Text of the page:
In a startling incident, a plane departing from London’s Stansted Airport for Florida took off with two missing windows, necessitating its return to the Essex airport after a vigilant crew member identified the issue during the flight. The flight, which occurred on October 4, had 11 crew members and nine passengers on board. The incident was attributed to the use of high-powered lights during a filming event, as reported by The Independent.
According to the Air Accidents Investigation Branch, this incident had the potential for “more serious consequences.” Subsequent inspection revealed that two cabin windowpanes were missing, and the remaining two were misaligned. The sole component occupying the empty space between the missing windowpanes was a scratch pane, a plastic shield designed to prevent passengers from touching the outer panes.
The aircraft was utilized by the luxury travel firm TCS World Travel, based in the United States, and operated by Titan Airways.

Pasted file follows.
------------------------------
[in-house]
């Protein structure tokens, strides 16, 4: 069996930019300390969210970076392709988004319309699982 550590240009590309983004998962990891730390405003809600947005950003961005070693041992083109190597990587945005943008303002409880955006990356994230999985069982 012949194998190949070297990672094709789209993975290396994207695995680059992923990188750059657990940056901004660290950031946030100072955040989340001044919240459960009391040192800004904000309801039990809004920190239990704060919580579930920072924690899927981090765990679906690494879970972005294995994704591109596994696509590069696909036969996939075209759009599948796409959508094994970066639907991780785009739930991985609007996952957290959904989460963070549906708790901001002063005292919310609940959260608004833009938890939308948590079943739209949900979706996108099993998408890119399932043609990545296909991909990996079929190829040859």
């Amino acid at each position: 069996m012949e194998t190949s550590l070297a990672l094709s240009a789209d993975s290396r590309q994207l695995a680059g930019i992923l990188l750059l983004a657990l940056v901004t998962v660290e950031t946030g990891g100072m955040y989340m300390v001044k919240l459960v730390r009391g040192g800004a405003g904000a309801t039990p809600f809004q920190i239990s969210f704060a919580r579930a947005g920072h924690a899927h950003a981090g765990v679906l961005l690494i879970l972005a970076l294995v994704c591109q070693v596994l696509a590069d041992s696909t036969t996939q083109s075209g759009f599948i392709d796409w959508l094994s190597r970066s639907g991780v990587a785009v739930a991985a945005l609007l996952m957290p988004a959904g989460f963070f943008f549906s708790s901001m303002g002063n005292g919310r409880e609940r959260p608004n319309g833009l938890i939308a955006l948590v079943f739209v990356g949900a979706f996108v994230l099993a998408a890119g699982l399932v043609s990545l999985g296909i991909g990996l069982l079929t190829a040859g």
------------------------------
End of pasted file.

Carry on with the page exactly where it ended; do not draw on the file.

A preliminary report on the incident indicates that the occurrence took place the day following the aircraft’s use for ground filming, during which strong lights were positioned nearby to simulate a sunrise. These lights were directed at the plane’s right side for nearly five and a half hours before shifting to the left side for four hours. The protocol specified that the lights should be placed at a minimum distance of 10 meters from the object they were illuminating, as per the Air Accidents Investigation Branch (AAIB), but in this case, they were positioned between six and nine meters from the windows that sustained damage.
During the flight, all passengers were seated in the middle section of the aircraft. After takeoff and the deactivation of the seatbelt sign, a crew member proceeded to the rear of the aircraft and noticed that the seal around one of the windows was “flapping,” as reported by the AAIB. Upon making this observation, the crew decided to return to the airport, where the plane landed safely. It’s worth noting that the aircraft had reached an altitude of 14,500 feet, and the report indicates that “the cabin had maintained normal pressurization.”
The report from the government agency also noted that the area surrounding the missing or damaged windows showed that the foam used to secure them had either melted or was absent, and the windowpanes themselves were described as “deformed and shrunken.”